Jimmie Robinsons' newest limited series from Image Comics never really adds up to the sum of its parts.
"My dad always said that was the dividing line. Those who ask questions...and those who find answers. Which side are you on?"
Often, if a comic takes place in a school, the main character is an outcast struggling to fit in with a student body they seem to have no hope of ever blending into. Stories that take place in a school are usually coming-of-age stories where the protagonist finds that he or she is exceptional specifically because of those characteristics that make him or her different.
This is where Jimmie Robinson's Five Weapons #1 subverts the genre and throws a monkey wrench into expectations. In Tyler Shainline, Robinson has created a character who comes into a new school already ahead of everyone else, and who doesn't even want to fit in. He seems to have all the answers and some kind of master plan. What that could be, is a mystery, but Robinson has a lot of fun establishing the world and the high concept of the series. This isn't just any school Tyler has been enrolled in – it's an academy for the children of assassins who plan to go into the family business. The titular five weapons are the five tracks that students can take at the school. They can specialize in "knives, staves, archery, exotic weapons, and even guns." While introducing the school, Robinson gets to play in the requisite high school story tropes of cliques, teacher's pets, and the different personalities of members of the faculty, and shine them through the dark prism of casual violence and mystery. Also, Tyler may not be who he says he is, so there is that bit of intrigue that ought to entice readers to come back for the next four issues. Five Weapons is frankly the type of thing you'd find in a lot of manga, but as familiar as the book is, and as broadly drawn as the characters are, Robinson brings a sense of high-energy wit to the premise and seems to really be enjoying himself.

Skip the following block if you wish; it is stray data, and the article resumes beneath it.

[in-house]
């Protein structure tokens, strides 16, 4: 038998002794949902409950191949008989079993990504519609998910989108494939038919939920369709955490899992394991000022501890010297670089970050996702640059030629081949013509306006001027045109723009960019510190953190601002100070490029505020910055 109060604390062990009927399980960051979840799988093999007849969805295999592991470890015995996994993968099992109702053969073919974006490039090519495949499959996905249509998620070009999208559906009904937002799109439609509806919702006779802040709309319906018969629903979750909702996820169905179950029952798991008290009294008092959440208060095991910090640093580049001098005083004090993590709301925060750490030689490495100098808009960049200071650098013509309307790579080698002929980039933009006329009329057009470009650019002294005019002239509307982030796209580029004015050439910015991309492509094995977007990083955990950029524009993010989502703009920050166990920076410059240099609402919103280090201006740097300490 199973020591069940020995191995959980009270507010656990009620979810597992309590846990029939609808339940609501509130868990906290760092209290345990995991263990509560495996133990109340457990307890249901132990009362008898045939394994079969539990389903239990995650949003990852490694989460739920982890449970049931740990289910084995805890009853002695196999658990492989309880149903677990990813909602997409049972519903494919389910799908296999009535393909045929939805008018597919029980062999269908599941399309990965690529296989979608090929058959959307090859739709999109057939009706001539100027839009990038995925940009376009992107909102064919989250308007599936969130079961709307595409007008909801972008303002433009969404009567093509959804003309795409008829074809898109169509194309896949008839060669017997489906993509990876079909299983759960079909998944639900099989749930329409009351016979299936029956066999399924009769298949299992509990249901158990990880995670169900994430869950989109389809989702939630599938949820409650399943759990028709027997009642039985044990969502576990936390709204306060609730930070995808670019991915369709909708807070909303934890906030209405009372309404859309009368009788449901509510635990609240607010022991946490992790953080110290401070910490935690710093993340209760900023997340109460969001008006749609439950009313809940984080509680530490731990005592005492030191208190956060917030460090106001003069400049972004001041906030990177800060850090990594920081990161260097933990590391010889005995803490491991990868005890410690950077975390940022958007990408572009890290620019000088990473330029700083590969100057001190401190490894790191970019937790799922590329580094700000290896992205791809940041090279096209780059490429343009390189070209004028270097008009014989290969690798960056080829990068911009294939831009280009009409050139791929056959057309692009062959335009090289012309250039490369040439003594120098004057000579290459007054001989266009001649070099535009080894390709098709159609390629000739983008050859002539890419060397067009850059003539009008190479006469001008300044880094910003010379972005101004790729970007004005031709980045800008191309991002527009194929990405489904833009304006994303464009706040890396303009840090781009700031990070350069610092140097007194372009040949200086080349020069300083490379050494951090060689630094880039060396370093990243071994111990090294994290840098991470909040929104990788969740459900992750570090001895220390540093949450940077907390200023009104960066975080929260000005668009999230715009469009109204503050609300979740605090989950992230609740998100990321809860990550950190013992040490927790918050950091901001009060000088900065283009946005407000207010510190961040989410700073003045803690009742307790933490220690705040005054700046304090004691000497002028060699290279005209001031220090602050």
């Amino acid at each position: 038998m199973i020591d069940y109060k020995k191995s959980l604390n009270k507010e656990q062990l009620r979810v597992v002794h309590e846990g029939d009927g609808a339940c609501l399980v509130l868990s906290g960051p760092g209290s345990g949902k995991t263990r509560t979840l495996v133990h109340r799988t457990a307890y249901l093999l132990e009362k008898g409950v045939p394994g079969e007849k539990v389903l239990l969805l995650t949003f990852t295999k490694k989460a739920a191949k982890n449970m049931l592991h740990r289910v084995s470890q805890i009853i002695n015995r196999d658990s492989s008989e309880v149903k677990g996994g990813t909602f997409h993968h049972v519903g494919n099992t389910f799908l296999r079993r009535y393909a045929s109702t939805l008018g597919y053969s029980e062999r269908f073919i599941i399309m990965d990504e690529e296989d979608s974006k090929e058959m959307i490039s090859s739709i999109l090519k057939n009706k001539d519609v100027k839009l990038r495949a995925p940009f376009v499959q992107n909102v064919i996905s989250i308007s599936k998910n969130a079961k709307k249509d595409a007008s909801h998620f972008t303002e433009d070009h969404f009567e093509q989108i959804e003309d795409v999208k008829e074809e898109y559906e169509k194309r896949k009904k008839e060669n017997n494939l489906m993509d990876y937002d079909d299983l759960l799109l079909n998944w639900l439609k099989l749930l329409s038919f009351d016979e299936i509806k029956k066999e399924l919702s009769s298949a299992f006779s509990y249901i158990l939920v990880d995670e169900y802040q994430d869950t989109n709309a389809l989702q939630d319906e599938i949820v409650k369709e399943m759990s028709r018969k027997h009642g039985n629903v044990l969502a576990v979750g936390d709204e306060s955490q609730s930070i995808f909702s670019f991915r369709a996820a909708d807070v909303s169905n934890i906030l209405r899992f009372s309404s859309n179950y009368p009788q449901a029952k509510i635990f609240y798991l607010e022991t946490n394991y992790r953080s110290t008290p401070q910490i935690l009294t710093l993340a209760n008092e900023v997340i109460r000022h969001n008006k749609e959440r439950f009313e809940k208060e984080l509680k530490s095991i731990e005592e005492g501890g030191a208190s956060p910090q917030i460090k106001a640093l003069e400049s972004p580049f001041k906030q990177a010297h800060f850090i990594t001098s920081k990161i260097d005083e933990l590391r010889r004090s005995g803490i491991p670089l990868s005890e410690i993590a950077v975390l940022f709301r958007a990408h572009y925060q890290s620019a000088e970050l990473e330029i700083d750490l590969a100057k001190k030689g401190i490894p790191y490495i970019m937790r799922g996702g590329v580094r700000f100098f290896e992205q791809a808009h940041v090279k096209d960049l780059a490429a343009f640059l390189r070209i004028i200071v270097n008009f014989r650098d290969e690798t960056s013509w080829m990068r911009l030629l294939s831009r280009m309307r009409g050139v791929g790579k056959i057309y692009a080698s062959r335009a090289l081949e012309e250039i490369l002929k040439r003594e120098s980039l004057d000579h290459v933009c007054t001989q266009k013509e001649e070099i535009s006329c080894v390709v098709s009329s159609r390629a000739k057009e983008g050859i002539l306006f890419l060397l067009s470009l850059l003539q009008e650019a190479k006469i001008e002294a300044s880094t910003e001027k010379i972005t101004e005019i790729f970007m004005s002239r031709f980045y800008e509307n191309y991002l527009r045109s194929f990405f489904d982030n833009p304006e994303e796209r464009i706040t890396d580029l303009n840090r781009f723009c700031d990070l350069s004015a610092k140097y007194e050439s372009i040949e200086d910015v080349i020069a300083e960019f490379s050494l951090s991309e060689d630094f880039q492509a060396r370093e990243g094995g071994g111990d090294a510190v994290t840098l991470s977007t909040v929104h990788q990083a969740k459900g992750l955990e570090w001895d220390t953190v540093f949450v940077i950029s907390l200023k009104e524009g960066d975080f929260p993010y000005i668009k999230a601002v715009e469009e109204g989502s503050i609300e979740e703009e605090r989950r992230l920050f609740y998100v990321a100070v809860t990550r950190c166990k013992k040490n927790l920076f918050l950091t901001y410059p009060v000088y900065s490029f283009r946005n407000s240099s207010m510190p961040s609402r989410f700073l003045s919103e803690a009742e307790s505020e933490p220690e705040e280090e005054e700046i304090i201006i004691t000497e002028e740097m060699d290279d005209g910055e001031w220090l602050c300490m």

The problem with Five Weapons #1 is Robinson's choices in page layout (Robinson handles all of the creative chores on the titles except for the color art, which is provided by Paul Little). Robinson's pages start of ok, but before long, it's apparent that every single page has the exact same layout. Robinson utilizes anywhere between four and six page-width panels (what's been known as "widescreen comics") throughout the entirety of the issue. The effect makes for a comic that's frankly boring to look at. The issue starts to resemble Venetian blings more than it does a comic book. More than that, it doesn't serve the energy of the story; in fact, it undercuts the narrative. Robinson has written a script that calls for a lot of big moments with a lot of movement and dynamic artwork. Instead, his choice of page layout makes the story inappropriately claustrophobic. The story feels like it wants to break free of its restrictive panel structure, but is ultimately being held down.
More's the shame is that Robinson has an attractive art style that could use a better showcase than the one he's giving himself. His figure drawing has a little bit of an Osamu Tezuka tinge to it, and his character designs are wonderful and eye-catching, not to mention well thought-out. The constraints of the indistinct page layout lead to some wonky perspective and depth at certain points, and overall the art is never able to truly match the script's energy. The reader just ends up feeling like he or she is witnessing the events of the comics through a mail slot, and that's not a pleasant place to be.
Conventionally, one would think that a comic by a writer/artist would feel like a cohesive vision, but Jimmie Robinson's Five Weapons #1 seems like the exception that proves the rule. Here, script and art feel like they're at odds. The narrative is bold and has a good enough energy, but the art doesn't share that vision. There is some cleverness to be found here, and the comic moves briskly, befitting the gallows humor that's carried through issue, but while the characters all look great and the colors and textures are well-realized, there just isn't enough visually to be engaged with.